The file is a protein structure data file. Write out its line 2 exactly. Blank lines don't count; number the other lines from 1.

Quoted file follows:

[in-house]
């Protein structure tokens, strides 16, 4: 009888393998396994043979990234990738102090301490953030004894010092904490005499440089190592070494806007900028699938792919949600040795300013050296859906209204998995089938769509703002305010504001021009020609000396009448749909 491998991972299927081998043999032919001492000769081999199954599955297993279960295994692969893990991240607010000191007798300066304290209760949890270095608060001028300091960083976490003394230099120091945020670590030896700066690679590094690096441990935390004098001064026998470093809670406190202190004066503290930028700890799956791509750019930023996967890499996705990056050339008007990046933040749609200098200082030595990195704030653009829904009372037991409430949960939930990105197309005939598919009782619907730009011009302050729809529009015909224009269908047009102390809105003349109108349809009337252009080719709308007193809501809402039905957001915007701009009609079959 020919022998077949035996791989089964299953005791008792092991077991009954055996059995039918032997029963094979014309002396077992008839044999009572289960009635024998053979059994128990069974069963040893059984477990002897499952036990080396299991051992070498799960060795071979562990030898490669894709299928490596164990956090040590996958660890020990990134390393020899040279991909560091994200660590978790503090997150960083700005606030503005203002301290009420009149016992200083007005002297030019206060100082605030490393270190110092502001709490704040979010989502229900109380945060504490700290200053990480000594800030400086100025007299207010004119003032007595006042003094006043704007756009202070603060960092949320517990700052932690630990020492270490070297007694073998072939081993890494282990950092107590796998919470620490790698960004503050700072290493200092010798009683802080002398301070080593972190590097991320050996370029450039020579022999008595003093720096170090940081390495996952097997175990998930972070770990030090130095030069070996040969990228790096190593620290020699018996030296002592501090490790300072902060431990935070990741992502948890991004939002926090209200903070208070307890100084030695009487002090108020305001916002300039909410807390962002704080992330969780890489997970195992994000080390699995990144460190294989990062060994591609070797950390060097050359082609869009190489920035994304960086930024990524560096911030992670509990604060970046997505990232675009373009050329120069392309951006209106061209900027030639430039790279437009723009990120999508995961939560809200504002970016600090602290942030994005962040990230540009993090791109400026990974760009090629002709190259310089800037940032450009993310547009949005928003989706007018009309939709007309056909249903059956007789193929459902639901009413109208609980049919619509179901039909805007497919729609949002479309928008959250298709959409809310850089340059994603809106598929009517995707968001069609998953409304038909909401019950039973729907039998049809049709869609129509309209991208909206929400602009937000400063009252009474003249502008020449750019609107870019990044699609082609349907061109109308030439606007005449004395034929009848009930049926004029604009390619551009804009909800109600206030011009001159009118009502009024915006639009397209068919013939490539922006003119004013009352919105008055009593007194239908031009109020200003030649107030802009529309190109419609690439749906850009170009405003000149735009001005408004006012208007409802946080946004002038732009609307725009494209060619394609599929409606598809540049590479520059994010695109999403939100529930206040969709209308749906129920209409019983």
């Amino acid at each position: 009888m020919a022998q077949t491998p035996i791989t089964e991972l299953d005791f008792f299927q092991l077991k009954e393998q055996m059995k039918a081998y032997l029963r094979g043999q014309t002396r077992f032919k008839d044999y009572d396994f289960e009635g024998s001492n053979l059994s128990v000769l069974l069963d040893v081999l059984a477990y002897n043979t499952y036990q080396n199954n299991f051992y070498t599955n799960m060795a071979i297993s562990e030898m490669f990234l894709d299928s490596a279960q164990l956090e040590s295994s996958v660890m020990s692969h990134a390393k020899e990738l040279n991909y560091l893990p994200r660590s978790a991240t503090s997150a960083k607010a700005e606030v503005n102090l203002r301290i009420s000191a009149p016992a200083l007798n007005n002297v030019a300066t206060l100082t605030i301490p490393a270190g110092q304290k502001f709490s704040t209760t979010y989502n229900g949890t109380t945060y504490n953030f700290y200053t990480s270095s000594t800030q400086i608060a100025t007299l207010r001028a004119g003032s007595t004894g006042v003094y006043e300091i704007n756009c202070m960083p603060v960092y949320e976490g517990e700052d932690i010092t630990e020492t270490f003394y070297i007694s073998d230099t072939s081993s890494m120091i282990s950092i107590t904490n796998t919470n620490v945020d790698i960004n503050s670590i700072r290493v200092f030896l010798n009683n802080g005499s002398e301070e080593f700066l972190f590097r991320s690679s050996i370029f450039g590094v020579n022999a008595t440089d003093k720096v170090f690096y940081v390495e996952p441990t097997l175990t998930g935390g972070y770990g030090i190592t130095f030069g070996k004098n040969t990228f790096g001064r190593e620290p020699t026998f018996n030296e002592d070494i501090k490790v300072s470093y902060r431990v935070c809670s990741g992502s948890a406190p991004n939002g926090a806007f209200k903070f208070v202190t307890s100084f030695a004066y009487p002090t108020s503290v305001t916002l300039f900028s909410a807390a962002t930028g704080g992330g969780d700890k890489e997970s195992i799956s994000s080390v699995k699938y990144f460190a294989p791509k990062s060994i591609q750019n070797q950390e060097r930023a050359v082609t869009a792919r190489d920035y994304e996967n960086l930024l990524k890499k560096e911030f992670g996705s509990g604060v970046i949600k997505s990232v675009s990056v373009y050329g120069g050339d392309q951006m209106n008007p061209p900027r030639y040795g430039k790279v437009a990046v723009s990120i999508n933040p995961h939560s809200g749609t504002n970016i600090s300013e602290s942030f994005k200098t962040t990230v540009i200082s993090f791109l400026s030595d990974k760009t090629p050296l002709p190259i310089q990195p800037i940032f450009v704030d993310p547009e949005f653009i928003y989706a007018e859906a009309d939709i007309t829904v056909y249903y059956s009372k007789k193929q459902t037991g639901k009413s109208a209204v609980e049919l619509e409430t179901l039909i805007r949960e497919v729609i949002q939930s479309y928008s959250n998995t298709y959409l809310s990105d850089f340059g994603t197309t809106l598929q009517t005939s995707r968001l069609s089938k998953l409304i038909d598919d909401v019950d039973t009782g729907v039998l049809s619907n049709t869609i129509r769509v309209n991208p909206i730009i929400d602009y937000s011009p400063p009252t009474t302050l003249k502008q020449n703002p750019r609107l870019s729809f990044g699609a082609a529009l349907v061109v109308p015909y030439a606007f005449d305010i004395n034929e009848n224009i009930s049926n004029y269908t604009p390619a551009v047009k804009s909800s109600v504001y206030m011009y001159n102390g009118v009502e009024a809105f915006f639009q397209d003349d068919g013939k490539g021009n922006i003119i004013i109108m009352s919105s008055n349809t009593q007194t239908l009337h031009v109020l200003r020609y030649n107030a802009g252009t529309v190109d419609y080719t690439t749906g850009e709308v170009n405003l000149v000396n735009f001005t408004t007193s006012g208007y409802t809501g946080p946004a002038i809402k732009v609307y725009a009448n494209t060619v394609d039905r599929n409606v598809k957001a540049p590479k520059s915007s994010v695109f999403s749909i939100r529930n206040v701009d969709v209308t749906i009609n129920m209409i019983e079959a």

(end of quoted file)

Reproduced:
């Protein structure tokens, strides 16, 4: 009888393998396994043979990234990738102090301490953030004894010092904490005499440089190592070494806007900028699938792919949600040795300013050296859906209204998995089938769509703002305010504001021009020609000396009448749909 491998991972299927081998043999032919001492000769081999199954599955297993279960295994692969893990991240607010000191007798300066304290209760949890270095608060001028300091960083976490003394230099120091945020670590030896700066690679590094690096441990935390004098001064026998470093809670406190202190004066503290930028700890799956791509750019930023996967890499996705990056050339008007990046933040749609200098200082030595990195704030653009829904009372037991409430949960939930990105197309005939598919009782619907730009011009302050729809529009015909224009269908047009102390809105003349109108349809009337252009080719709308007193809501809402039905957001915007701009009609079959 020919022998077949035996791989089964299953005791008792092991077991009954055996059995039918032997029963094979014309002396077992008839044999009572289960009635024998053979059994128990069974069963040893059984477990002897499952036990080396299991051992070498799960060795071979562990030898490669894709299928490596164990956090040590996958660890020990990134390393020899040279991909560091994200660590978790503090997150960083700005606030503005203002301290009420009149016992200083007005002297030019206060100082605030490393270190110092502001709490704040979010989502229900109380945060504490700290200053990480000594800030400086100025007299207010004119003032007595006042003094006043704007756009202070603060960092949320517990700052932690630990020492270490070297007694073998072939081993890494282990950092107590796998919470620490790698960004503050700072290493200092010798009683802080002398301070080593972190590097991320050996370029450039020579022999008595003093720096170090940081390495996952097997175990998930972070770990030090130095030069070996040969990228790096190593620290020699018996030296002592501090490790300072902060431990935070990741992502948890991004939002926090209200903070208070307890100084030695009487002090108020305001916002300039909410807390962002704080992330969780890489997970195992994000080390699995990144460190294989990062060994591609070797950390060097050359082609869009190489920035994304960086930024990524560096911030992670509990604060970046997505990232675009373009050329120069392309951006209106061209900027030639430039790279437009723009990120999508995961939560809200504002970016600090602290942030994005962040990230540009993090791109400026990974760009090629002709190259310089800037940032450009993310547009949005928003989706007018009309939709007309056909249903059956007789193929459902639901009413109208609980049919619509179901039909805007497919729609949002479309928008959250298709959409809310850089340059994603809106598929009517995707968001069609998953409304038909909401019950039973729907039998049809049709869609129509309209991208909206929400602009937000400063009252009474003249502008020449750019609107870019990044699609082609349907061109109308030439606007005449004395034929009848009930049926004029604009390619551009804009909800109600206030011009001159009118009502009024915006639009397209068919013939490539922006003119004013009352919105008055009593007194239908031009109020200003030649107030802009529309190109419609690439749906850009170009405003000149735009001005408004006012208007409802946080946004002038732009609307725009494209060619394609599929409606598809540049590479520059994010695109999403939100529930206040969709209308749906129920209409019983």